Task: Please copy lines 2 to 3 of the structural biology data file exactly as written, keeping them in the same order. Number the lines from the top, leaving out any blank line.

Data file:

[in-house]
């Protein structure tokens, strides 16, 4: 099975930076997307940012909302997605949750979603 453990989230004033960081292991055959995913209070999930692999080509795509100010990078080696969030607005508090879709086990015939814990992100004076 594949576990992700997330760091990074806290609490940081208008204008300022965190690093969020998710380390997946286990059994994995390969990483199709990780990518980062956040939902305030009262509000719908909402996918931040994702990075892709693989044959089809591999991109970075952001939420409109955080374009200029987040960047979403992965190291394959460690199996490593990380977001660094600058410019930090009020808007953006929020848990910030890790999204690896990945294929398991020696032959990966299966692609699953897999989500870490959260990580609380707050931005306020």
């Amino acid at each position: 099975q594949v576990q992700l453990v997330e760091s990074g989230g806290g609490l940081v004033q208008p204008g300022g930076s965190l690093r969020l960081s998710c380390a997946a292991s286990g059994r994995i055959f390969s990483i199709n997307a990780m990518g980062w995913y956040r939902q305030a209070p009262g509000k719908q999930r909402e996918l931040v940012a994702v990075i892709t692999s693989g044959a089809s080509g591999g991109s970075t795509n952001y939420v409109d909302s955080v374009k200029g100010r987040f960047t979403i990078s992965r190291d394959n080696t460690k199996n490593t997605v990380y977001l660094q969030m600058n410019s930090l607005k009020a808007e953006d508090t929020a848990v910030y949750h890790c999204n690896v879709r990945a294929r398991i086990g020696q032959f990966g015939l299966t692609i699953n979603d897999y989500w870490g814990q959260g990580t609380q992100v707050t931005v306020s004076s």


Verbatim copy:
């Protein structure tokens, strides 16, 4: 099975930076997307940012909302997605949750979603 453990989230004033960081292991055959995913209070999930692999080509795509100010990078080696969030607005508090879709086990015939814990992100004076 594949576990992700997330760091990074806290609490940081208008204008300022965190690093969020998710380390997946286990059994994995390969990483199709990780990518980062956040939902305030009262509000719908909402996918931040994702990075892709693989044959089809591999991109970075952001939420409109955080374009200029987040960047979403992965190291394959460690199996490593990380977001660094600058410019930090009020808007953006929020848990910030890790999204690896990945294929398991020696032959990966299966692609699953897999989500870490959260990580609380707050931005306020």
């Amino acid at each position: 099975q594949v576990q992700l453990v997330e760091s990074g989230g806290g609490l940081v004033q208008p204008g300022g930076s965190l690093r969020l960081s998710c380390a997946a292991s286990g059994r994995i055959f390969s990483i199709n997307a990780m990518g980062w995913y956040r939902q305030a209070p009262g509000k719908q999930r909402e996918l931040v940012a994702v990075i892709t692999s693989g044959a089809s080509g591999g991109s970075t795509n952001y939420v409109d909302s955080v374009k200029g100010r987040f960047t979403i990078s992965r190291d394959n080696t460690k199996n490593t997605v990380y977001l660094q969030m600058n410019s930090l607005k009020a808007e953006d508090t929020a848990v910030y949750h890790c999204n690896v879709r990945a294929r398991i086990g020696q032959f990966g015939l299966t692609i699953n979603d897999y989500w870490g814990q959260g990580t609380q992100v707050t931005v306020s004076s």